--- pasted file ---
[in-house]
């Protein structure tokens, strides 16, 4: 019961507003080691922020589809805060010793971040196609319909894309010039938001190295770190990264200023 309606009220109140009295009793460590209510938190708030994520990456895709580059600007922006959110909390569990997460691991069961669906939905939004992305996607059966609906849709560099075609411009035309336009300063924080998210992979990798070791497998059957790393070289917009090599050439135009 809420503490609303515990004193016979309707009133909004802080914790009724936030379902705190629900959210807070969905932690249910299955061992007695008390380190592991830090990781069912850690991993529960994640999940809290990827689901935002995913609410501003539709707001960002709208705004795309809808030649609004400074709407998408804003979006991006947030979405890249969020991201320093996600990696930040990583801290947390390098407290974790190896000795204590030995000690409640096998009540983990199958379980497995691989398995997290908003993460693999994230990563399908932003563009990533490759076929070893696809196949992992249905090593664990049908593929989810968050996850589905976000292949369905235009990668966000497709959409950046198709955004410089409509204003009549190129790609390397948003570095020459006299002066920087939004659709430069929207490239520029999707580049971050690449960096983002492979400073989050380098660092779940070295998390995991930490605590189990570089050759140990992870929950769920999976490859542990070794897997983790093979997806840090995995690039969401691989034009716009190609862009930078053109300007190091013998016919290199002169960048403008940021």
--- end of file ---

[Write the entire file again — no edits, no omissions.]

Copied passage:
[in-house]
């Protein structure tokens, strides 16, 4: 019961507003080691922020589809805060010793971040196609319909894309010039938001190295770190990264200023 309606009220109140009295009793460590209510938190708030994520990456895709580059600007922006959110909390569990997460691991069961669906939905939004992305996607059966609906849709560099075609411009035309336009300063924080998210992979990798070791497998059957790393070289917009090599050439135009 809420503490609303515990004193016979309707009133909004802080914790009724936030379902705190629900959210807070969905932690249910299955061992007695008390380190592991830090990781069912850690991993529960994640999940809290990827689901935002995913609410501003539709707001960002709208705004795309809808030649609004400074709407998408804003979006991006947030979405890249969020991201320093996600990696930040990583801290947390390098407290974790190896000795204590030995000690409640096998009540983990199958379980497995691989398995997290908003993460693999994230990563399908932003563009990533490759076929070893696809196949992992249905090593664990049908593929989810968050996850589905976000292949369905235009990668966000497709959409950046198709955004410089409509204003009549190129790609390397948003570095020459006299002066920087939004659709430069929207490239520029999707580049971050690449960096983002492979400073989050380098660092779940070295998390995991930490605590189990570089050759140990992870929950769920999976490859542990070794897997983790093979997806840090995995690039969401691989034009716009190609862009930078053109300007190091013998016919290199002169960048403008940021």